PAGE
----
Too often local candidates have entered into campaigns where they failed to consider the difficulties of running. Campaign and Elections magazine has interviewed a number of political and media consultants on the subject. The article written by Dave Nyczepir and Shane D'Aprille sums up the consultants' responses into ten questions. Here are the questions with some commentary.
You might want to think about putting your personal family life on stage. Acandidate needs to count on their family, especially if the campaign heats upand a lot of time is spent away from the home campaigning. Also, campaigns can hit close to home. Negative campaigning is present in almost every election. Candidates need to consider what negatives the other side may raise and their impact upon family and friends.
Every campaign needs money. Each candidate needs to assess the financial needs of their campaign. Running for office is not a job. It pays nothing. If you're the owner of a small business campaigning will take away time normally spent on earning a living. Support at home is crucial to staying in the campaign.
Many qualified candidates lose elections because they are unwilling or uncomfortable asking people for money. As a result they become non-competitive. Normally a candidate starts by asking their family and friends first and then branches out. First time candidates running against an incumbent have the biggest challenge. Unless a campaign is funded by the candidate it will take many hours of work to raise enough money to be competitive. If you're not willing to spend the time and effort this might not be for you.
As a candidate in a competitive election you will be expected to draw a contrast between you and your opponent. If the campaign gets aggressive and you can't "approve this message" then maybe politics is not for you. You don't have to play dirty but if you don't define yourself and your opponent to the voters you can bet that your opponent will do it for you. Your opponent's message might throw you off your campaign plan. Before you become a candidate consider whether you have the stomach for contrast.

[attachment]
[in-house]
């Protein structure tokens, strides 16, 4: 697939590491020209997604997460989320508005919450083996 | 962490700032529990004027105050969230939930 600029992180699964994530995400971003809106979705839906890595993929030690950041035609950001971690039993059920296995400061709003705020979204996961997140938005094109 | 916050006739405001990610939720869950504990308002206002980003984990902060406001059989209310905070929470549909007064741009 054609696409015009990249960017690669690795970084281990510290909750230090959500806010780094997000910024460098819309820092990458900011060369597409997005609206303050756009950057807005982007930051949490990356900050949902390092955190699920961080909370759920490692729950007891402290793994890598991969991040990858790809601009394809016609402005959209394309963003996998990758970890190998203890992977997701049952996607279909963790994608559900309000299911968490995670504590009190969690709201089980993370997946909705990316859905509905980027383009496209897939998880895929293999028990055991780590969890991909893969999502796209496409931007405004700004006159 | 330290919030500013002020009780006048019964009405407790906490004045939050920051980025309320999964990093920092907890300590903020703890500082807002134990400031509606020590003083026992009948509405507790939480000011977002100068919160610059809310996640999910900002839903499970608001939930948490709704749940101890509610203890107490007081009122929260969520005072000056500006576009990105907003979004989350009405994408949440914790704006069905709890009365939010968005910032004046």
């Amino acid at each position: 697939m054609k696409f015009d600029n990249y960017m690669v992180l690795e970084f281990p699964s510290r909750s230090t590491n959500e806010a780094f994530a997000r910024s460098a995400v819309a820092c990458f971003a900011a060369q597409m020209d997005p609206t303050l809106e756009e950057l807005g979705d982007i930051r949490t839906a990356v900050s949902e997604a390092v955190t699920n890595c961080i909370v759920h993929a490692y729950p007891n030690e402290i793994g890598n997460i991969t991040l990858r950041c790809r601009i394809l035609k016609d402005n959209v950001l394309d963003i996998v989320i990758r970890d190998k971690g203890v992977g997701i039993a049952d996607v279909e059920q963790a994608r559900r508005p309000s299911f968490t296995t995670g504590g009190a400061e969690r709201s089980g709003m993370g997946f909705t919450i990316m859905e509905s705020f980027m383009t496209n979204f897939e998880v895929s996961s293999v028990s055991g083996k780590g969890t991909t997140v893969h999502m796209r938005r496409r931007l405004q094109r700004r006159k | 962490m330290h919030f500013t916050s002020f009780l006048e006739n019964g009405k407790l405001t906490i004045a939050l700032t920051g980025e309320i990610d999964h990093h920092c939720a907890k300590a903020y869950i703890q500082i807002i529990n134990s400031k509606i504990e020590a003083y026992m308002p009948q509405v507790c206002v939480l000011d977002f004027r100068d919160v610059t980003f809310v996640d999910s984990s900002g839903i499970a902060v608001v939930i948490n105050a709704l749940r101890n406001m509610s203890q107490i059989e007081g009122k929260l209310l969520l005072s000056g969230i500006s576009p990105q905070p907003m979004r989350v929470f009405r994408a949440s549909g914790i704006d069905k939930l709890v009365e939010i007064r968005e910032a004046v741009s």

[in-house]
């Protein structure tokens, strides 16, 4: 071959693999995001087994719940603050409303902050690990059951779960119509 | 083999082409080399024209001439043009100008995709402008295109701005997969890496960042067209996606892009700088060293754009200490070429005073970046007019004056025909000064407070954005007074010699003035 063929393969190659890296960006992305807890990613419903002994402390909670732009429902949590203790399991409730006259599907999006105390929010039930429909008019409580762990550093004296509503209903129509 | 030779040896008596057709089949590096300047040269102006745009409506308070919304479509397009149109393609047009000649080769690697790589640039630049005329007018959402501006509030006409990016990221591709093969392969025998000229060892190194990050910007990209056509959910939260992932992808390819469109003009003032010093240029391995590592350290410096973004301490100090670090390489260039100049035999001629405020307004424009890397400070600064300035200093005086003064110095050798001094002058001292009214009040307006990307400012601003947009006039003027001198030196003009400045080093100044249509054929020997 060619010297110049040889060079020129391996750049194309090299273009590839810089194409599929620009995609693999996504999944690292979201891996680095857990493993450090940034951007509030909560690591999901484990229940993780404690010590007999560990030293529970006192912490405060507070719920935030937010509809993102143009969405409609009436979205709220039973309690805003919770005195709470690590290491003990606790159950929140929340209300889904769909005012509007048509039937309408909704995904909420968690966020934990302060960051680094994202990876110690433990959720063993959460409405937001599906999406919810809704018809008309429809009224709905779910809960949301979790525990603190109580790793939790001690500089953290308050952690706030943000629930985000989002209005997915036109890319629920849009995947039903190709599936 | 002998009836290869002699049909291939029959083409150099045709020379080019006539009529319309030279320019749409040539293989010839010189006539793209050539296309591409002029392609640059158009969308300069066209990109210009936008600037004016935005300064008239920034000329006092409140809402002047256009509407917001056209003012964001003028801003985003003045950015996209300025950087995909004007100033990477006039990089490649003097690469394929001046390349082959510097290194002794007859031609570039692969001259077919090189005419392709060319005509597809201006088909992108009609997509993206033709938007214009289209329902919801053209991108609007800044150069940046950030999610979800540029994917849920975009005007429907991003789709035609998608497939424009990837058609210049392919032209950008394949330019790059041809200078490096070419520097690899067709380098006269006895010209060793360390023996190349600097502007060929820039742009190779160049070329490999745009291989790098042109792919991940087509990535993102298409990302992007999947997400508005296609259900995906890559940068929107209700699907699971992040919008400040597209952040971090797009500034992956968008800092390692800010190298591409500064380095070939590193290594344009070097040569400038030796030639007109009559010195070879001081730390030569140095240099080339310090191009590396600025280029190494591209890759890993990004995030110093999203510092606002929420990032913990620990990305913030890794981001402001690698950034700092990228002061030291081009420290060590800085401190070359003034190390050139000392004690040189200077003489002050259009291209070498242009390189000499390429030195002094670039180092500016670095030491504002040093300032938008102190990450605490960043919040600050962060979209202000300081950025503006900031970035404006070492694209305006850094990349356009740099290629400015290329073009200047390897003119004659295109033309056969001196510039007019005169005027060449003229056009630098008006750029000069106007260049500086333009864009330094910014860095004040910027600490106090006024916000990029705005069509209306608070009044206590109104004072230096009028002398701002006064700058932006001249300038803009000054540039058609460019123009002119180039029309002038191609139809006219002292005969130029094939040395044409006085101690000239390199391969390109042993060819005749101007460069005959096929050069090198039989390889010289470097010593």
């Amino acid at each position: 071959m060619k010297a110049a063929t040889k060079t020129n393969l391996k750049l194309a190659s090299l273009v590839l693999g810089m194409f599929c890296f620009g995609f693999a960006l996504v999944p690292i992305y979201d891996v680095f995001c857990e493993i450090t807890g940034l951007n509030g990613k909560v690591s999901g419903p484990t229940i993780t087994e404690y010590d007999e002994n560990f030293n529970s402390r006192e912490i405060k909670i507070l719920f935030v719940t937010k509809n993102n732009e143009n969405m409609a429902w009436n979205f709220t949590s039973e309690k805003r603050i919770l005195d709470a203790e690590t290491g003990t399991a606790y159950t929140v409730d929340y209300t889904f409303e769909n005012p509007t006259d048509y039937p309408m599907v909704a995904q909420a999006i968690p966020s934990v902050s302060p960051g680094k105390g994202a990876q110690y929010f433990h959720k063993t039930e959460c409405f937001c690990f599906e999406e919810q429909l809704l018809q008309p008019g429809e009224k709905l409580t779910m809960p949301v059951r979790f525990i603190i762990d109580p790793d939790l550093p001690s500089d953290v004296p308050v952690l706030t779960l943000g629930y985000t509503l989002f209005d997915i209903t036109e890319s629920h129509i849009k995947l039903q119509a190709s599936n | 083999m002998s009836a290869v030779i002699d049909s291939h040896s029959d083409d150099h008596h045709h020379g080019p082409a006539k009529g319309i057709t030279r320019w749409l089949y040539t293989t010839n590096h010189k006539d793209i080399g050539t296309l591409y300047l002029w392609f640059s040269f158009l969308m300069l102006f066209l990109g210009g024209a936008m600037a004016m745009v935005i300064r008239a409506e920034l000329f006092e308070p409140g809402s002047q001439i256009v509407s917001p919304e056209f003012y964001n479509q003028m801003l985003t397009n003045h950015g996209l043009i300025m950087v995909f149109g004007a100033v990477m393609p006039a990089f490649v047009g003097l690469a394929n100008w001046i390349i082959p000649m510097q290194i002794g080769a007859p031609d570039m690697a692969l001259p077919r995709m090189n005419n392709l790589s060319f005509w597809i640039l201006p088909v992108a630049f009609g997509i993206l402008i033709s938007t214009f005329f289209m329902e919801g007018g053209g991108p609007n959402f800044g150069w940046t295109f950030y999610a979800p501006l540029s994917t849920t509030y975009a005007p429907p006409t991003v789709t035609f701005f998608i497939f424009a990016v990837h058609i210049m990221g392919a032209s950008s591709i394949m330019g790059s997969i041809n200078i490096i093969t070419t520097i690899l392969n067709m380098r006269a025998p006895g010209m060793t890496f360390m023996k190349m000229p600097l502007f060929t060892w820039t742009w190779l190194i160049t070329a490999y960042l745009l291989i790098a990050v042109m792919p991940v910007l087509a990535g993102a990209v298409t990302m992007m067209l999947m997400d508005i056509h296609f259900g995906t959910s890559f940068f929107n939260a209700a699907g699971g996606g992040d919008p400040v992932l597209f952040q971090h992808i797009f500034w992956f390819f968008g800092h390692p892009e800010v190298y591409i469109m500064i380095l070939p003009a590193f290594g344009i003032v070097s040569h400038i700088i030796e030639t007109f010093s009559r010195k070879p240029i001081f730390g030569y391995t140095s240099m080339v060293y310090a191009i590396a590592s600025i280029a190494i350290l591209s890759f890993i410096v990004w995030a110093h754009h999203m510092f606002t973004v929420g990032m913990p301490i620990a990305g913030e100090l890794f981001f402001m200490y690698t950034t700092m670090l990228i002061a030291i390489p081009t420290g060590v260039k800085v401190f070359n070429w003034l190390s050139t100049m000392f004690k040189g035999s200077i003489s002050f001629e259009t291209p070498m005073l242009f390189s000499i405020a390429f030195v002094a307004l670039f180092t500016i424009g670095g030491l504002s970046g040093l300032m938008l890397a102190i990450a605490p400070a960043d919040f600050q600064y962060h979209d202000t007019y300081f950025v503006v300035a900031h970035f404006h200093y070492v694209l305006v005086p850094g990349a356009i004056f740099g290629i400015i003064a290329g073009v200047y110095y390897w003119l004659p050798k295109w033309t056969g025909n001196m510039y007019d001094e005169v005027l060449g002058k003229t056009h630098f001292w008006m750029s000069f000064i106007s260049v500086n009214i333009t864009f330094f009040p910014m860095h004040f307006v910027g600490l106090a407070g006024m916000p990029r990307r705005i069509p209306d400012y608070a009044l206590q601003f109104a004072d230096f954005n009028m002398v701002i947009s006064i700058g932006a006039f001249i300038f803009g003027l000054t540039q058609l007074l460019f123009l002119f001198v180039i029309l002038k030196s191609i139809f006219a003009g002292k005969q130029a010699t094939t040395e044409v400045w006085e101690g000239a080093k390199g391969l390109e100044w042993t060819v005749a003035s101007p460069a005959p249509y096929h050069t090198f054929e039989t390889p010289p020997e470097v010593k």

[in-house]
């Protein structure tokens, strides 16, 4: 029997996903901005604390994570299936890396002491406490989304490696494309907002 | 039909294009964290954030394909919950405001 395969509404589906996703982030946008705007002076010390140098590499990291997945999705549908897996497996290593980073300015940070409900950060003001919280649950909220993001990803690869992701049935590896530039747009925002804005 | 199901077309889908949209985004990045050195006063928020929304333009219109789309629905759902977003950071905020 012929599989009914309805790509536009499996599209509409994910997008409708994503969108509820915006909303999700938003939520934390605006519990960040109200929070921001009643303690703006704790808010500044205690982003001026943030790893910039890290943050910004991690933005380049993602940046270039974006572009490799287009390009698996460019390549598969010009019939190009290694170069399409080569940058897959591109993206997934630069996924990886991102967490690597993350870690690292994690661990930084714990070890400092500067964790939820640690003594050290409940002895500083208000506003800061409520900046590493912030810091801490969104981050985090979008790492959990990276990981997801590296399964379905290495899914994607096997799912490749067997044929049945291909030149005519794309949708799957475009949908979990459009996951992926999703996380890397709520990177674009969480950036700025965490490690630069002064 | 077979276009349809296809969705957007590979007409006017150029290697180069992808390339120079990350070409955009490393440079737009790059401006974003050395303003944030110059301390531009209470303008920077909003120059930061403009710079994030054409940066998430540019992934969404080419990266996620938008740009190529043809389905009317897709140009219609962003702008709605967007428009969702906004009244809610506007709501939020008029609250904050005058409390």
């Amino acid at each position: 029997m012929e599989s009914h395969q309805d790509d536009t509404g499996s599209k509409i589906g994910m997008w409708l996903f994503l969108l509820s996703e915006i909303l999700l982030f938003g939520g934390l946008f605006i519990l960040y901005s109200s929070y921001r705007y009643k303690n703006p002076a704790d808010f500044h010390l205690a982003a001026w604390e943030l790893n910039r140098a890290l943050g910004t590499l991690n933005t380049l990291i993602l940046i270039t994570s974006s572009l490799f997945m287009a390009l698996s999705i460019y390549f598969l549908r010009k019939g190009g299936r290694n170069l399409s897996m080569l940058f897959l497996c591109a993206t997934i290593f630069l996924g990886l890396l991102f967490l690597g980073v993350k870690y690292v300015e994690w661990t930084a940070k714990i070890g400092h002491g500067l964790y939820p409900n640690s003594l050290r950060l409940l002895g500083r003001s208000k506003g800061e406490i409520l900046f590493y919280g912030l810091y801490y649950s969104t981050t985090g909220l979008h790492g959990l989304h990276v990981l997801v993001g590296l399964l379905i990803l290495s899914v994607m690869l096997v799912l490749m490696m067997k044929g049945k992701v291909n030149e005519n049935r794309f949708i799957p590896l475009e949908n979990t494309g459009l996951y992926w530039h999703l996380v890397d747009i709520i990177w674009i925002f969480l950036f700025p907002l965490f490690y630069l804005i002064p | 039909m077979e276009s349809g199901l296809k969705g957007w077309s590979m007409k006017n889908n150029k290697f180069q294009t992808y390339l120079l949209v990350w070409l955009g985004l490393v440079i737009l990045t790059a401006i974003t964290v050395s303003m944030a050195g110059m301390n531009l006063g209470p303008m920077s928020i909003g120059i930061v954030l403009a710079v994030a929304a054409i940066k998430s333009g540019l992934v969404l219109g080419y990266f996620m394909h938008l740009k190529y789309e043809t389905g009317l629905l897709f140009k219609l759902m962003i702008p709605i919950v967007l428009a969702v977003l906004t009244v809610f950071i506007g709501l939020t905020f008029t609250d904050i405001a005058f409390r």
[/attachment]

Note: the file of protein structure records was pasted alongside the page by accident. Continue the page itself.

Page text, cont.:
Every candidate must be able to express why they are running for office and why voters should vote for them. Voters are not as interested in credentials as they are in the values of a candidate. A candidate must be able to express them in language the voters understand and relate to.
One of the major differences between large campaigns and small local elections is candidate visibility to the voters. Candidates in local elections often see their voters as they go about their daily life. It's not unusual for voters to see a local candidate in the grocery store, at a sporting event, at a PTO meeting, at a religious gathering or similar places. Local candidates are on display where voters can ask direct questions. Larger campaigns are more media driven and more removed from the electorate. Larger campaigns are more able to 'stage' their public contact.
A candidate can never assume that any group of voters will support them. One of the worst things a candidate can do is to take their support for granted. Every candidate must run from a base. Solidifying a base of support should be one of the first objectives of a campaign. The campaign should project the number of votes it will take to win. The next step is to begin to identify supporters to reach that goal. The final step is getting them to the polls.